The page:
I once dreamt of Elijah running with the horses. The stallions’ manes were swept back in the fierce gallop, and with each thundering stride their muscles rippled beneath glistening coats, like silk swaying in the wind.
Hooves hit the dry earth of a drought-sick land, flicking up a cloud of dust. And from the wild herd emerged Elijah, running with a strength not his own. He looked ahead with determination, focus, and an inner knowing that rain was coming in answer to his prayers. The rise and fall of his steps matched the rhythm of the spirited beasts as the sky clouded over with heavy showers. A Scripture rumbled through me as I slept:
“If you get tired racing against people, how can you race with horses?”
(Jeremiah, chapter 12, verse 5)
I knew Elijah had long left the races of men behind, he was racing with horses now, and this was my call to do the same.
A holy misfit
I woke from that dream trying to catch the pace of Elijah’s race. The prophet was one who ran, not to please men, but to please God.
Elijah didn’t care what people thought. If he did, he wouldn’t have approached the throne of King Ahab’s immoral government and prophesied a drought, hardly a crowd-pleasing sermon. But one he hoped would shake his people out of living for themselves and return to their true calling to be Children of God. After preaching, Elijah was greeted, not with applause, but instead the sword. He was so unpopular he had to run for his life.
Eliyahu in Hebrew simply means: “My God is Yahweh.” This was Elijah’s sole identity and purpose: his God was the LORD. When everyone else was partying with foreign gods and living for the lusts of fading pleasures, Elijah obeyed God’s orders to care for a non-Israeli widow during the drought and famine — this definitely wasn’t a fashionable thing to do. But Elijah wasn’t running his race to fit in, he ran to stand out for the right reasons. He ran with his eyes upon an eternal prize: the One who outlives the dust of droughts and jeers of men.
Elijah ran simply to bring delight to God. Though the race was hard, he didn’t give up.
Rains of change
Elijah said, “Rain is on the way; I hear it coming.”
He climbed to the top of Carmel, bowed deeply in prayer, his face between his knees. Then he said to his young servant, “On your feet now! Look toward the sea.”
He went, looked, and reported back, “I don’t see a thing.”
“Keep looking,” said Elijah, “seven times if necessary.”
And sure enough, the seventh time he said,
“Oh yes, a cloud! But very small, no bigger than someone’s hand, rising out of the sea.”
“Quickly then, on your way. Tell Ahab, ‘Saddle up and get down from the mountain before the rain stops you.’”
Things happened fast. The sky grew black with wind-driven clouds, and then a huge cloudburst of rain, with Ahab hightailing it in his chariot for Jezreel. And God strengthened Elijah mightily. Pulling up his robe and tying it around his waist, Elijah ran in front of Ahab’s chariot until they reached Jezreel.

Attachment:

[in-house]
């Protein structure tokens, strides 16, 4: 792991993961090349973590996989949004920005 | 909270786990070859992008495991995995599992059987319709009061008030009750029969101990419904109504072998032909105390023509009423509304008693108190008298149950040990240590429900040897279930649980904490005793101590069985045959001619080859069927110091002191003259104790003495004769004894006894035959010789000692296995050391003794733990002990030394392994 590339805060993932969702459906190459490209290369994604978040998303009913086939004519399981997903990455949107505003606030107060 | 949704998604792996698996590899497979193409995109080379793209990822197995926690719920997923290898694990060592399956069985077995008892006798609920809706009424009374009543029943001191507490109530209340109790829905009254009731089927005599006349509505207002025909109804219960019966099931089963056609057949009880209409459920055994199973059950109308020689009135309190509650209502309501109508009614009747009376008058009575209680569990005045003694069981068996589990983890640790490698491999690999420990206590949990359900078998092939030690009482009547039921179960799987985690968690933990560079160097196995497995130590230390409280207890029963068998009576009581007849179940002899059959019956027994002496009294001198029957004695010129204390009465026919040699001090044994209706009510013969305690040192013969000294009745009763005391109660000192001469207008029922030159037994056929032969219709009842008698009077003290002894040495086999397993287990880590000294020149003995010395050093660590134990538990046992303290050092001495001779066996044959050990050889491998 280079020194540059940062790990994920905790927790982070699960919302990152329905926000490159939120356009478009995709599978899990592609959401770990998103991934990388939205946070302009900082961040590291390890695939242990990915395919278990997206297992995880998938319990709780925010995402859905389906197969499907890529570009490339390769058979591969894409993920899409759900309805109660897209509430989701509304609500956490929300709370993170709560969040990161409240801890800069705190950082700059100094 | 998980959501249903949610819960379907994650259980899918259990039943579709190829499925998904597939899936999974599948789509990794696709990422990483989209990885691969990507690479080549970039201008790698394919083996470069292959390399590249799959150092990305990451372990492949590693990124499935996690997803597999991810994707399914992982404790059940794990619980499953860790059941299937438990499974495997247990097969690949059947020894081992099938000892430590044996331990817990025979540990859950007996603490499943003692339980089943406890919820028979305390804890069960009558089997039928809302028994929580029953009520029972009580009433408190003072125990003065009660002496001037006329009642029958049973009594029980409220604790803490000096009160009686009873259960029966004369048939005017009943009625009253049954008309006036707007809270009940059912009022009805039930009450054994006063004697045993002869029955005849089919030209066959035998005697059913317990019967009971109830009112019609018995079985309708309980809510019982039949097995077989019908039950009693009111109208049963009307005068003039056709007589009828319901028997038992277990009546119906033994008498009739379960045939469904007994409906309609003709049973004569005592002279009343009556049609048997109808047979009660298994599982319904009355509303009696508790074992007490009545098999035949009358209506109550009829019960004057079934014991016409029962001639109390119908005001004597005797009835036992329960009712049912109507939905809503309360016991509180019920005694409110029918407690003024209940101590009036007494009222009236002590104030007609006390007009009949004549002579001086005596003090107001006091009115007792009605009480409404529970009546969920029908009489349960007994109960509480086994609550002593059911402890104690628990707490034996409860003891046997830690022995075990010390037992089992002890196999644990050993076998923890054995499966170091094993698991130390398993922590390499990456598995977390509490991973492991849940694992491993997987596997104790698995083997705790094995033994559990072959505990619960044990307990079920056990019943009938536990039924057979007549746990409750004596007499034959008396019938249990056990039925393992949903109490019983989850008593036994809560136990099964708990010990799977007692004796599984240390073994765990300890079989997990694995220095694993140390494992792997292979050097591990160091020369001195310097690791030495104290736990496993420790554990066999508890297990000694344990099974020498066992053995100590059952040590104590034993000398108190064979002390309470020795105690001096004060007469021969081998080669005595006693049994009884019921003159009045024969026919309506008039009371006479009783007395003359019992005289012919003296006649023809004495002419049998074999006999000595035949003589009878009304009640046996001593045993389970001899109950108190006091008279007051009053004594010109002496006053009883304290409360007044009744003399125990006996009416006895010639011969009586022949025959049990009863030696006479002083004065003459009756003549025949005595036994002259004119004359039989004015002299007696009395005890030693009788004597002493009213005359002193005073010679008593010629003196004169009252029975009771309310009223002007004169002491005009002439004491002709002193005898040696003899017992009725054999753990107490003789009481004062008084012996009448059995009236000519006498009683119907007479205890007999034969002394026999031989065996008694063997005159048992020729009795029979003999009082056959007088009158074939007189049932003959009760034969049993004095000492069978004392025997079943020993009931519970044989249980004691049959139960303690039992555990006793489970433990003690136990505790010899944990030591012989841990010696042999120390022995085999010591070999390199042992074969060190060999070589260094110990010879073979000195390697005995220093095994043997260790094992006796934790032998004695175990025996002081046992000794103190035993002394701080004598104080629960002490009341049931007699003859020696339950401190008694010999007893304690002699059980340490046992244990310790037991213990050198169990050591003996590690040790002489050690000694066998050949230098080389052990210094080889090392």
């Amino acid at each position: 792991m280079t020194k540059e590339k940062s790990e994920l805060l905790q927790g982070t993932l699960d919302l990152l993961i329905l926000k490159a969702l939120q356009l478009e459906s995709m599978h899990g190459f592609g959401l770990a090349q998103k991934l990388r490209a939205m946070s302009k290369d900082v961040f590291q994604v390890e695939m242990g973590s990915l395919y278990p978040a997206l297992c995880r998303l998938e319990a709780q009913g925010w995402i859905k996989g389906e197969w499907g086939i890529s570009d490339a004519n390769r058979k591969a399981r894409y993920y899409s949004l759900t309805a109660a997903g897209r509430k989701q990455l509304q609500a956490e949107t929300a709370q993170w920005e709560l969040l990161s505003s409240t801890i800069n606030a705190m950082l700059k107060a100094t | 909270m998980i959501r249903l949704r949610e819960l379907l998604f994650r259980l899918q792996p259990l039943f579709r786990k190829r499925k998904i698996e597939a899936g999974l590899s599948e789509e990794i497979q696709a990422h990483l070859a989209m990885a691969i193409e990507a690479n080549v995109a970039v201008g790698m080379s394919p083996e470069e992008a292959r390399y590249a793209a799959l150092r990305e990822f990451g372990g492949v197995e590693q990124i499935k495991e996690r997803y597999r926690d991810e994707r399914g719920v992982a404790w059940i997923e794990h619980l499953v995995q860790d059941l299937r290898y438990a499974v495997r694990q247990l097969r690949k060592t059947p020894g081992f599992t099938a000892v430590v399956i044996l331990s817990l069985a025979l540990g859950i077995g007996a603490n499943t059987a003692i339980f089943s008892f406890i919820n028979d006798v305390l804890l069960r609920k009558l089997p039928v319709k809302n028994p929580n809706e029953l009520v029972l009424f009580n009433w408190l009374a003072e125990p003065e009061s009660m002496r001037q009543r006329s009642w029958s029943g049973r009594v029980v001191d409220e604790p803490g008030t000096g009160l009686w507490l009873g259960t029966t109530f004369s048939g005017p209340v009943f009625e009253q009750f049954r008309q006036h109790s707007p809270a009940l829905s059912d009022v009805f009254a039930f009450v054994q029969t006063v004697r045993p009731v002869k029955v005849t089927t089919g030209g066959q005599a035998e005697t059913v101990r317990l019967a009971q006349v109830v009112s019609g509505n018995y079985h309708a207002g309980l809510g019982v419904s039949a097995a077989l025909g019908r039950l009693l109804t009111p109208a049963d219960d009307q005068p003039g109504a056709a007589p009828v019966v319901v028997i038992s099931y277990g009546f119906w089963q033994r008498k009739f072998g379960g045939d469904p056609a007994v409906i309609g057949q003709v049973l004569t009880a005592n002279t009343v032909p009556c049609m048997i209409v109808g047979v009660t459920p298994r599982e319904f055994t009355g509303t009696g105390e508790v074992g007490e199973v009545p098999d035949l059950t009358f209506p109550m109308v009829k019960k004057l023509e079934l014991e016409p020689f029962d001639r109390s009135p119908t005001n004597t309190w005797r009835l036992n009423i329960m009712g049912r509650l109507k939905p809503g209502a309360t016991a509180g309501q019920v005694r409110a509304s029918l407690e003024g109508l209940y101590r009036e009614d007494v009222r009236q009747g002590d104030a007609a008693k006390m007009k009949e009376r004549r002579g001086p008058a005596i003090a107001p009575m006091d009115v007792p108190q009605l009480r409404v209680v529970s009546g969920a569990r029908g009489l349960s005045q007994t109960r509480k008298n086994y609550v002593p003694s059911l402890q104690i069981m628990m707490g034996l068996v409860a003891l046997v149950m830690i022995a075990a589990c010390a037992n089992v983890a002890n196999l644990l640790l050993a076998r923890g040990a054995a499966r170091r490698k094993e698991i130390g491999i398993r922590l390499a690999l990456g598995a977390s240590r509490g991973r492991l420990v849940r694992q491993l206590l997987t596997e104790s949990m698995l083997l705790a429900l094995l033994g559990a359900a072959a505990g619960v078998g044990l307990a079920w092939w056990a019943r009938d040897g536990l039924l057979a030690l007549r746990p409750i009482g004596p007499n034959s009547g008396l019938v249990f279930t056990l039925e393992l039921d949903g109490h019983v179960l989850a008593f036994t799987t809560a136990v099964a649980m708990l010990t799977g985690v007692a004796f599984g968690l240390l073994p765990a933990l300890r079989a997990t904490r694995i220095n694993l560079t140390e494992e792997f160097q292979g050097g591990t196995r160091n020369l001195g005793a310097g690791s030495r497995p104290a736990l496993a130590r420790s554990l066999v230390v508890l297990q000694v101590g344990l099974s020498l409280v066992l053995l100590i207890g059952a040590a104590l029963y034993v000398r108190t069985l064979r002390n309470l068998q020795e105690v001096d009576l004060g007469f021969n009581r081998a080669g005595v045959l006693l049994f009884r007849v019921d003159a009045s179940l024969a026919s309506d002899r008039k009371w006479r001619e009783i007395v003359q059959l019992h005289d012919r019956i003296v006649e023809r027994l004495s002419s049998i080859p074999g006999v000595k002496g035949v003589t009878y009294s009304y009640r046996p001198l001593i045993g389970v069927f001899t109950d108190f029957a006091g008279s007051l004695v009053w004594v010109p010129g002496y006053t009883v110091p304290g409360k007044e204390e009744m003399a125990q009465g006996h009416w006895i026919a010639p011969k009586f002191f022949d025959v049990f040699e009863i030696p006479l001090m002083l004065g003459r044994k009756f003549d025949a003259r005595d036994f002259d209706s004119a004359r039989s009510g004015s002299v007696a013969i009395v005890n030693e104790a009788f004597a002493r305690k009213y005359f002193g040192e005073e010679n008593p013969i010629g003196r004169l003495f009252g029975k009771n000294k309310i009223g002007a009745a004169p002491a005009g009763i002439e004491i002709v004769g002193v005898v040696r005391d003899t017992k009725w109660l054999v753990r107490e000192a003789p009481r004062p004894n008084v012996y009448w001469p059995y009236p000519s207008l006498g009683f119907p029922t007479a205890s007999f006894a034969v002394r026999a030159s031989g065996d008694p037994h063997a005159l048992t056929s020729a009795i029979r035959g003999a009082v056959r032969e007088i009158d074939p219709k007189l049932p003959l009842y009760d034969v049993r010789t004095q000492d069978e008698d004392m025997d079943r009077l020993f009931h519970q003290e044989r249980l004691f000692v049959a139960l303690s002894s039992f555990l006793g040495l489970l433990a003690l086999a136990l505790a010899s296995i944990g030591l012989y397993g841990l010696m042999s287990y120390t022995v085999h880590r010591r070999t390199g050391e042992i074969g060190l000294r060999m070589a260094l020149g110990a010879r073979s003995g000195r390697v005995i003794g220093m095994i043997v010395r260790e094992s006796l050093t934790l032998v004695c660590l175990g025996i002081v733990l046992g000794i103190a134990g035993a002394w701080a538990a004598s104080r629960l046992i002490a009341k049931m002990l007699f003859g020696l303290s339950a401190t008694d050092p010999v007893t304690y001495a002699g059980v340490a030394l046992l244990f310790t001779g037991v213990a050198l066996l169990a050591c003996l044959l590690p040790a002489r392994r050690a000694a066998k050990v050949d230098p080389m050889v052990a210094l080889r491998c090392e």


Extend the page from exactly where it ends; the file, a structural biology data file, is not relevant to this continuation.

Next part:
(1 Kings chapter 18, verse 41-46)
Upon the heights of Mount Carmel, Elijah bowed with knees pressed to the barren dust and prayed for rain. He prayed while the skies were empty, the ground was dry and the famine at it severest point. He prayed because prayer was the only thing that could break the drought. Even when circumstances appeared unchanged, he dared to hear, by faith, the sound of abundant rain.
Time after time Elijah’s servant looked out to sea only to deliver the same report: nothing had changed. The sky was still empty, the earth a dust-heap, and stomachs hungry.
Yet somewhere beyond the horizon, out of sight, moisture gathered above the ocean. On the seventh time, the servant saw the faintest whisper of a cloud rising over the horizon.
“Great blessings often come from small beginnings, and showers of plenty from a tiny cloud.” (Matthew Henry)
When you pray and circumstances appear unchanged, take heart—somewhere beyond your horizon the rains of change are stirring, lifting, growing. You might not see it yet, but know the prayer-cloud is rising. When you glimpse the faintest appearance of that cloud, you’ll know it’s time to run. For your sky will soon be shrouded with the downpour of answered prayer.
Showers of plenty will soak your parched land and your weary earth will give birth to promises long buried.
So, run like Elijah. Run with strength that’s not your own, run ahead of earthly chariots in all their fading glory, run in humility towards an eternal prize, run because your God has carried you this far and He’s not letting go.
As you leave the unfulfilling races of people-pleasing behind, you'll hear the thundering hooves of a holy purpose resounding.
Yes, you run with horses now.
Amy is a Press Service International columnist from Adelaide. Her previous articles can be read here: http://www.pressserviceinternational.org/amy-manners.html